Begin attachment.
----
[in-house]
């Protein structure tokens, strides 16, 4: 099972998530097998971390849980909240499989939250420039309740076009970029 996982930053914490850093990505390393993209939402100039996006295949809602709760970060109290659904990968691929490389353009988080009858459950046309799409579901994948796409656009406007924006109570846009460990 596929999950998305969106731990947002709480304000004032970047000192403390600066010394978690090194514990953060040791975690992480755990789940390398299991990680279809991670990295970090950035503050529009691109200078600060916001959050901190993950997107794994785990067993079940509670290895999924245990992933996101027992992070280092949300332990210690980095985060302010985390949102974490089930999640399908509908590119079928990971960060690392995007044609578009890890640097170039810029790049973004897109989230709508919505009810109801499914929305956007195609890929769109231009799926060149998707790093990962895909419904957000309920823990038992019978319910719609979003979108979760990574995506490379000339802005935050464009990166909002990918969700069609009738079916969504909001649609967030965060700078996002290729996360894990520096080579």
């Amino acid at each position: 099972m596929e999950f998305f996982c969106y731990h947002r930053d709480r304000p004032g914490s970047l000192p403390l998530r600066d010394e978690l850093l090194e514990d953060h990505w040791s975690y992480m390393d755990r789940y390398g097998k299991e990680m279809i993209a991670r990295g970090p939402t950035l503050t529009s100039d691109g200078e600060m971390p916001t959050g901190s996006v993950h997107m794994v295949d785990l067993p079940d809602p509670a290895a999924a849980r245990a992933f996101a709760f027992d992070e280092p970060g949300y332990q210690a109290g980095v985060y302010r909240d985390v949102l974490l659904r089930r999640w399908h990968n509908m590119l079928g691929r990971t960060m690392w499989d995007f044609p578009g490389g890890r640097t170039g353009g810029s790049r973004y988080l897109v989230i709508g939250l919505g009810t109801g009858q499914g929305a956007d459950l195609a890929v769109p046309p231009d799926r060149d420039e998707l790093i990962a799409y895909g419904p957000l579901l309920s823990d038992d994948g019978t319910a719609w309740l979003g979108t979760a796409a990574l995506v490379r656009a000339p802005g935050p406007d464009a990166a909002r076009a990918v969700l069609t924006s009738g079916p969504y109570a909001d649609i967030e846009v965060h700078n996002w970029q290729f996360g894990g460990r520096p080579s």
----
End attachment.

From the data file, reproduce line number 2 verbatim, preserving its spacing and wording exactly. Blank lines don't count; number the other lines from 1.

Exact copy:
């Protein structure tokens, strides 16, 4: 099972998530097998971390849980909240499989939250420039309740076009970029 996982930053914490850093990505390393993209939402100039996006295949809602709760970060109290659904990968691929490389353009988080009858459950046309799409579901994948796409656009406007924006109570846009460990 596929999950998305969106731990947002709480304000004032970047000192403390600066010394978690090194514990953060040791975690992480755990789940390398299991990680279809991670990295970090950035503050529009691109200078600060916001959050901190993950997107794994785990067993079940509670290895999924245990992933996101027992992070280092949300332990210690980095985060302010985390949102974490089930999640399908509908590119079928990971960060690392995007044609578009890890640097170039810029790049973004897109989230709508919505009810109801499914929305956007195609890929769109231009799926060149998707790093990962895909419904957000309920823990038992019978319910719609979003979108979760990574995506490379000339802005935050464009990166909002990918969700069609009738079916969504909001649609967030965060700078996002290729996360894990520096080579």